The study suggests scientists are underestimating the number of animal species that could generate the next novel coronavirus.
- The novel coronavirus that causes COVID-19 is a product of different coronaviruses recombining in animal species.
- A new study suggests that hundreds of animal species may harbor multiple types of coronaviruses, meaning recombination events could be more likely than previously thought.
- The authors noted that their results could help improve surveillance programs to mitigate the risks associated with a future novel coronavirus.
Wardeh et al.<p class="caption"><em>Predicted hosts are grouped by order (inner circle). Middle circle presents probability of association between host and SARS-CoV-2 (grey scale indicates predicted associations with probability in range > 0.5 to ≤0.75. Red scale indicates predicted associations with probability in range > 0.75 to <0.9821. Blue to purple scale present indicates associations with probability ≥ 0.9821). Yellow bars represent number of coronaviruses (species or strains) observed to be found in each host. Blue stacked bars represent other coronaviruses predicted to be found in each host by our model. Predicted coronaviruses per host are grouped by prediction probability into three categories (from inside to outside): ≥0.9821, >0.75 to <0.9821 and >0.5 to ≤0.75.<br></em><br>To answer that, the researchers behind the recent study created a computer model to predict which species have the highest risk of being "reservoirs" for coronaviruses. Using data from GenBank, a National Institutes of Health database, the team compared 411 coronaviruses with 876 mammalian species that are known to contract coronaviruses.</p><p>The model predicted that each coronavirus species can infect, on average, more than 12 types of mammalian hosts. Meanwhile, the results suggested that each mammalian host can contract roughly five different types of coronavirus.</p><p>In terms of recombination, some mammalian species pose outsized threats. The study noted that the domestic pig presents a high risk because it is known to harbor many diverse coronaviruses.</p><p style="margin-left: 20px;">"Given the large number of predicted viral associations presented here, the pig's close association to humans, its known reservoir status for many other zoonotic viruses, and its involvement in genetic recombination of some of these viruses, the pig is predicted to be one of the foremost candidates an important recombination host," the authors wrote.</p>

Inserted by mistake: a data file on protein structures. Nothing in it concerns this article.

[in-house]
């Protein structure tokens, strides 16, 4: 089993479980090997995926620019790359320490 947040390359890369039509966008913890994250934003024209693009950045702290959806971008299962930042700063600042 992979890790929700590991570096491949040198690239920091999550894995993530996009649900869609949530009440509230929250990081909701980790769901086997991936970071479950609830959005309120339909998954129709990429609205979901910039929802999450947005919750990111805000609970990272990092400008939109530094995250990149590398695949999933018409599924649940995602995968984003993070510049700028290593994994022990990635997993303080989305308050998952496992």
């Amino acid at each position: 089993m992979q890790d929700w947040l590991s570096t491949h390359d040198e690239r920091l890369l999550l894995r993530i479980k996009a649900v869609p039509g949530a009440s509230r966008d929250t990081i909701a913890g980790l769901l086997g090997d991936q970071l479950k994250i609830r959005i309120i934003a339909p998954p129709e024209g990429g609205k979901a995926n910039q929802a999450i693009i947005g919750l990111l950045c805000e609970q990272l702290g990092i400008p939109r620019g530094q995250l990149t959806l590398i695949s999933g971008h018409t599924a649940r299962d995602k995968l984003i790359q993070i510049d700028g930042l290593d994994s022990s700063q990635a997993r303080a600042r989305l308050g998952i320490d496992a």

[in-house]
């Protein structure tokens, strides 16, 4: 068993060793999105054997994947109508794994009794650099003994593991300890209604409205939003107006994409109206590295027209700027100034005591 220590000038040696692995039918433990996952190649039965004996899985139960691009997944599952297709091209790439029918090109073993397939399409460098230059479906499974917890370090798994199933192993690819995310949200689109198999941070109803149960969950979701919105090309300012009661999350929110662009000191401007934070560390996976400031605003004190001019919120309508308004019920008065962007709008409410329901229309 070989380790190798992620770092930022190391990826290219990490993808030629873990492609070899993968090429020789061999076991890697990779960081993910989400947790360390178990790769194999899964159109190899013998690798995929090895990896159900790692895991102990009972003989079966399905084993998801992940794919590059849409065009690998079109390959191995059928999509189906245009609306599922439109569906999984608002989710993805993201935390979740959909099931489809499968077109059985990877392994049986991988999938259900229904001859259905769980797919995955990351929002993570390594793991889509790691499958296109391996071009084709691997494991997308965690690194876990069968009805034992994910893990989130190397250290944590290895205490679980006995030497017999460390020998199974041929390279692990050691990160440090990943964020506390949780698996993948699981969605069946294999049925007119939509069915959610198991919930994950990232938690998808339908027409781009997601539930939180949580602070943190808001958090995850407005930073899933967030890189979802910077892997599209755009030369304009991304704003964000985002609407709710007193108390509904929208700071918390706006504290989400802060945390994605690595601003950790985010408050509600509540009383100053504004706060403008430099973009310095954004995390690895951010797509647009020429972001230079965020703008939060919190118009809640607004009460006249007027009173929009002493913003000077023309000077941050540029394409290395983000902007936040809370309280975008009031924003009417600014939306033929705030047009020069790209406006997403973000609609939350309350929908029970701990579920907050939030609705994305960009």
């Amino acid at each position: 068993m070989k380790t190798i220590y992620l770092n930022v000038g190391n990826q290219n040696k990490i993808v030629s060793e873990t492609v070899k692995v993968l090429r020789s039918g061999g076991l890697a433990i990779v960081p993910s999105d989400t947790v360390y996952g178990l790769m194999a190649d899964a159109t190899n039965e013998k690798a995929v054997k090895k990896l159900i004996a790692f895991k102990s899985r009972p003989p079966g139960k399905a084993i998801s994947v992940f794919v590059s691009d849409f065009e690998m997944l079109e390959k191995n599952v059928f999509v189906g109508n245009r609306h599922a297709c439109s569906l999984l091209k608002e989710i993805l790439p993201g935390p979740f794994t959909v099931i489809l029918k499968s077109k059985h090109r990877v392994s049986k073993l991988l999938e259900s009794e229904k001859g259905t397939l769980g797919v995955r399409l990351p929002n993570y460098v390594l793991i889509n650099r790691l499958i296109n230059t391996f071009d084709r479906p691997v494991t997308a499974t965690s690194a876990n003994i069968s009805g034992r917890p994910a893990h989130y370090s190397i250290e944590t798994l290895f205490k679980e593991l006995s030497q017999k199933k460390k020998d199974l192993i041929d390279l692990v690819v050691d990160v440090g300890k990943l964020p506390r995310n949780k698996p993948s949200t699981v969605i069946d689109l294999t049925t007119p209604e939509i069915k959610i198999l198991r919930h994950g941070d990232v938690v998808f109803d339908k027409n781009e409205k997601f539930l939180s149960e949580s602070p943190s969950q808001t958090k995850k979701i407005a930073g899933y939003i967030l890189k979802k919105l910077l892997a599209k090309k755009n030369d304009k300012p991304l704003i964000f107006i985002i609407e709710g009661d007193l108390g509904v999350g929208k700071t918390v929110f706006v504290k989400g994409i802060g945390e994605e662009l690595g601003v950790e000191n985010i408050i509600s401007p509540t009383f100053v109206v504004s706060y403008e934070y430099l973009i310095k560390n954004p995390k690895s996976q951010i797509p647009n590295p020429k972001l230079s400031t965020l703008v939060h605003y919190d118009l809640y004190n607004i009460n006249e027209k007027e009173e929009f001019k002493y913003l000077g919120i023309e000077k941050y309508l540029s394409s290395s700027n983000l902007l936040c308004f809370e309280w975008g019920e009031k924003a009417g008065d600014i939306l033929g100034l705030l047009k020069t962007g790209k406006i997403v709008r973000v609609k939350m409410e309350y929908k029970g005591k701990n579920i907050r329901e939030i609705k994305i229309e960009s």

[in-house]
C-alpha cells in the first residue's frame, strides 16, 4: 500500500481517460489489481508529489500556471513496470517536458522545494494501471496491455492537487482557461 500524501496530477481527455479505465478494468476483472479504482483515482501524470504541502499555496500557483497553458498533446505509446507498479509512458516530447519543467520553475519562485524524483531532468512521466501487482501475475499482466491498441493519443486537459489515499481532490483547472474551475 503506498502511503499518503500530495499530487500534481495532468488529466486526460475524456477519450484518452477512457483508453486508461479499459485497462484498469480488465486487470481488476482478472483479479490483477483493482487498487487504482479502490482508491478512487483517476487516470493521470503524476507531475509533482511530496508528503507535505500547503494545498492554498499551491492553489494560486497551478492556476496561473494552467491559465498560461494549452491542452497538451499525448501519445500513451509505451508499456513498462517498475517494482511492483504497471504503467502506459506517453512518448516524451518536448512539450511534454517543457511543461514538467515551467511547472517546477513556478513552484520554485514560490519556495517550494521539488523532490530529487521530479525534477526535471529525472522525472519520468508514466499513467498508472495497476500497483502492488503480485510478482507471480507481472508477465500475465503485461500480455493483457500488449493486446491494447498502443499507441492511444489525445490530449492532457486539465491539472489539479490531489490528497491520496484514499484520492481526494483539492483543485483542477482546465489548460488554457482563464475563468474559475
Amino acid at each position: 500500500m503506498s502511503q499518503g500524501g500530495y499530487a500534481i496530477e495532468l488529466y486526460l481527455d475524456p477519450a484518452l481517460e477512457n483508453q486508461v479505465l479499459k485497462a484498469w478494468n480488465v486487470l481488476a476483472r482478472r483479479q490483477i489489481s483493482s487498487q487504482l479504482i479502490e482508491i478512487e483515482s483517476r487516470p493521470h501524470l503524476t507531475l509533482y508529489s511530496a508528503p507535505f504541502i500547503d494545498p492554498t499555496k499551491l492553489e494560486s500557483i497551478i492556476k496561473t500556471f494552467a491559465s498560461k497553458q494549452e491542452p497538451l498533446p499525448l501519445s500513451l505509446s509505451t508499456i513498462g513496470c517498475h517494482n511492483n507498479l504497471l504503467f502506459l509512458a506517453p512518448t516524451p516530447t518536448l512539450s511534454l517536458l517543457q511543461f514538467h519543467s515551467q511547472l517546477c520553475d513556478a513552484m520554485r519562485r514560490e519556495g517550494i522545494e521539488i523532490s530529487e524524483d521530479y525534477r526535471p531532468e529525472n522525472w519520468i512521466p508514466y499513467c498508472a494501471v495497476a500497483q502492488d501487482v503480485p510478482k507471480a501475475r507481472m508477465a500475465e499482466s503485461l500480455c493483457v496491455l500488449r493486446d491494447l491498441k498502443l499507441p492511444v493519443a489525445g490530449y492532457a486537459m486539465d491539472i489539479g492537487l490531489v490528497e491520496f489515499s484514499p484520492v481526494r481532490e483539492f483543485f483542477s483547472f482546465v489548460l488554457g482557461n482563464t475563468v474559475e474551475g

Credit: Pixabay<p>The study also identified species in which SARS-CoV-2 might combine with other coronaviruses. These included the lesser Asiatic yellow bat, the common hedgehog, the European rabbit, chimpanzees, the African green monkey and domestic cats (which are already known to contract SARS-CoV-2, though there's no evidence that cats or other pets can spread the novel coronavirus to humans).<br></p><p>Also on that list was the dromedary camel, a "known host of multiple coronaviruses and the primary route of transmission of MERS-CoV to humans." It'd be especially concerning if MERS-CoV and SARS-CoV-2 recombined, considering the former is highly deadly and the latter is highly contagious.</p>
Improved surveillance programs<p>Still, many factors must align for coronaviruses to merge and generate a novel coronavirus, and just because an animal is vulnerable to multiple viruses doesn't mean those viruses will recombine. But the team behind the study noted that scientists are likely underestimating the number of animals that could generate novel coronaviruses, and that the results can help inform surveillance programs for at-risk species.</p><p style="margin-left: 20px;">"Such information could help inform prevention and mitigation strategies and provide a vital early warning system for future novel coronaviruses," the authors wrote.</p>
The main bioactive compound in catnip seems to protect cats from mosquitoes. It might protect humans, too.
- For centuries, humans have observed that cats exhibit strange behaviors when exposed to catnip and silver vine.
- A new study examined how the main bioactive compound in these plants affects cats' opioid systems and protects them against mosquito bites.
- The findings suggest that the compound nepetalactol could be used to develop new mosquito repellents for humans.
Nepeta cataria, commonly known as catnip
Credit: Johann Georg Sturm (Painter: Jacob Sturm) via WikiPedia/Public Domain<p>In the study, researchers from Iwate University in Japan exposed nepetalactol-laced paper to different types of felids, including domestic and feral cats, a leopard, two jaguars, and two lynx. The team also exposed nepetalactol to dogs and mice, but only the cats elicited the expected behavioral response.</p><p>To find out why cats react uniquely to nepetalactol, the researchers measured the animals' endorphin levels before and after they were exposed to the substance. The results showed that nepetalactol raised endorphin levels in cats.</p><p>But when cats were given drugs that blocked opioid receptors, their endorphin levels didn't rise, and their behavior didn't change. This suggests that cats' "μ-opioid system is stimulated by an increase in endogenous β-endorphin secretion when olfactory neurons are activated by these iridoids," the team wrote.</p>